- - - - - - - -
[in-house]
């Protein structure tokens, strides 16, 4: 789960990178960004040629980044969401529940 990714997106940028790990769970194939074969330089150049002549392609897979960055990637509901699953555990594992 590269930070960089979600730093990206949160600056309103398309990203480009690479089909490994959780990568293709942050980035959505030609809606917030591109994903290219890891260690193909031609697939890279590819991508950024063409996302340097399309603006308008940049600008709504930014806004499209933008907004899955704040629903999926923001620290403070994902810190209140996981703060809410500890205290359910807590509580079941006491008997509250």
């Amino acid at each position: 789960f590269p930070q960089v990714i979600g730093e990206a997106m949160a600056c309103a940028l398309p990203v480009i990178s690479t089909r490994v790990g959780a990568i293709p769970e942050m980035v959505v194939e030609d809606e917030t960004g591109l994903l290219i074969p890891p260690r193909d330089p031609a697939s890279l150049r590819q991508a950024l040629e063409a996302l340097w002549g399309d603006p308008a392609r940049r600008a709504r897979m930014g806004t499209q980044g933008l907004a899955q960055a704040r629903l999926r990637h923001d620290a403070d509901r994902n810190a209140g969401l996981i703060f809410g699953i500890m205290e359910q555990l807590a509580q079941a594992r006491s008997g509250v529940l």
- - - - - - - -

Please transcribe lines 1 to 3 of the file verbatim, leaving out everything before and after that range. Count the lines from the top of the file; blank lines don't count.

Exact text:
[in-house]
């Protein structure tokens, strides 16, 4: 789960990178960004040629980044969401529940 990714997106940028790990769970194939074969330089150049002549392609897979960055990637509901699953555990594992 590269930070960089979600730093990206949160600056309103398309990203480009690479089909490994959780990568293709942050980035959505030609809606917030591109994903290219890891260690193909031609697939890279590819991508950024063409996302340097399309603006308008940049600008709504930014806004499209933008907004899955704040629903999926923001620290403070994902810190209140996981703060809410500890205290359910807590509580079941006491008997509250």
């Amino acid at each position: 789960f590269p930070q960089v990714i979600g730093e990206a997106m949160a600056c309103a940028l398309p990203v480009i990178s690479t089909r490994v790990g959780a990568i293709p769970e942050m980035v959505v194939e030609d809606e917030t960004g591109l994903l290219i074969p890891p260690r193909d330089p031609a697939s890279l150049r590819q991508a950024l040629e063409a996302l340097w002549g399309d603006p308008a392609r940049r600008a709504r897979m930014g806004t499209q980044g933008l907004a899955q960055a704040r629903l999926r990637h923001d620290a403070d509901r994902n810190a209140g969401l996981i703060f809410g699953i500890m205290e359910q555990l807590a509580q079941a594992r006491s008997g509250v529940l």